Getting to know: Victor McKenzie Jr. with SAARA of Virginia

Richmond Times-Dispatch
March 6, 2021

Title: Executive director of SAARA of Virginia. SAARA stands for Substance Abuse and Addiction Recovery Alliance, a nonprofit that works to empower those struggling with substance use disorder, their loved ones and their community to seek recovery and healing.

Born: 1992 in New York City

Education: Old Dominion University, 2014

Career: Boys and Girls Club of Metro Richmond, game room director, 2010-2012; YWCA Norfolk, program coordinator, 2012–2014; Pepe’s Pizzeria, 2014-2015; Capital One, senior operations coordinator, 2016-2017; Neighborhood Resource Center of Greater Fulton, program director/acting executive director, 2017-2020; SAARA, executive director, 2020-present

Where in the metro area do you live?: Chesterfield

Best business decision: “In 2017, feeling a bit jaded, I left a secure and stable job at Capital One to take a part-time role as financial coach at a small nonprofit. At the time, it was a risky move, but it proved to be one of the best decisions I’ve ever made and has led me on a career path that has given

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me a sense of fulfillment and allowed for me to make a positive impact on the lives of my community.”

Worst business decision: “Not trusting my instinct, I’ve learned my gut feeling is often intuitive of the direction I should take.”

Mistake you learned the most from: “Overextending myself. The ability to say ‘no’ has been a growing skill set.”

What is the biggest challenge/opportunity in the next two to five years: “The COVID pandemic exposed what many of us already knew, that socioeconomic inequalities plagued communities of color and created vast gaps in wealth and quality of life. Our biggest challenge and opportunity is pushing forth measures that balance the scales at a systemic level across sectors.”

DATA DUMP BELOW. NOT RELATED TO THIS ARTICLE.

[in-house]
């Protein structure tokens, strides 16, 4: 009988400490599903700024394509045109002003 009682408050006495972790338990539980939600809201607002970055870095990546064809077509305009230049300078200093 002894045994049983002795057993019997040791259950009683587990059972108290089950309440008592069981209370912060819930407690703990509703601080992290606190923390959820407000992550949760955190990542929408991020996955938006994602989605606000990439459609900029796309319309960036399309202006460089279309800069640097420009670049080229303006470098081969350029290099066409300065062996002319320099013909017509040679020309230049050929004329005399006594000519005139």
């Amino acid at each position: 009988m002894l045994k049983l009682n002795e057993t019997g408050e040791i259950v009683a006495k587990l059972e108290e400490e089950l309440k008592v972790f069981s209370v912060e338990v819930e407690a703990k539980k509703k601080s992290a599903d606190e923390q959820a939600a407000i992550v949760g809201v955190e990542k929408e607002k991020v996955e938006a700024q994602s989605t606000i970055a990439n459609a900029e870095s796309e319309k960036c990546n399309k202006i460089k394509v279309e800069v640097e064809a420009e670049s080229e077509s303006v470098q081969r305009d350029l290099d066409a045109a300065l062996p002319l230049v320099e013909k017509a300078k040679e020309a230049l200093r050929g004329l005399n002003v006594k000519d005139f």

First job after college: Pepe’s Pizza. “I did just about everything from serving and cooking to marketing and the daily books. I learned a lot about running a small business; a lot like running a nonprofit.”

If you had to do it all over again, what would you do differently: “I’ve found that each of my experiences though seemingly unconnected has always, prepared me for the next phase in life. Sometimes favorable, sometimes not, but still a lesson.”

Movie or book that inspired you the most, and why?: “Autobiography of a Yogi” by Paramahansa Yogananda. “This book has been profound in my life and has helped guide me in exploring eastern philosophy and meditation. I often revisit and reflect on Yogananda’s life as a reminder that we all have an extraordinary self-realization journey.”

Favorite and least favorite subject in school: “History is the subject I most looked forward to in school; a mentor once told me the study of history is the blueprint for how we move forward. I was the ‘fun fact kid.’ Biology was undoubtedly my least favorite: It just never did it for me.”

Originally Published Here.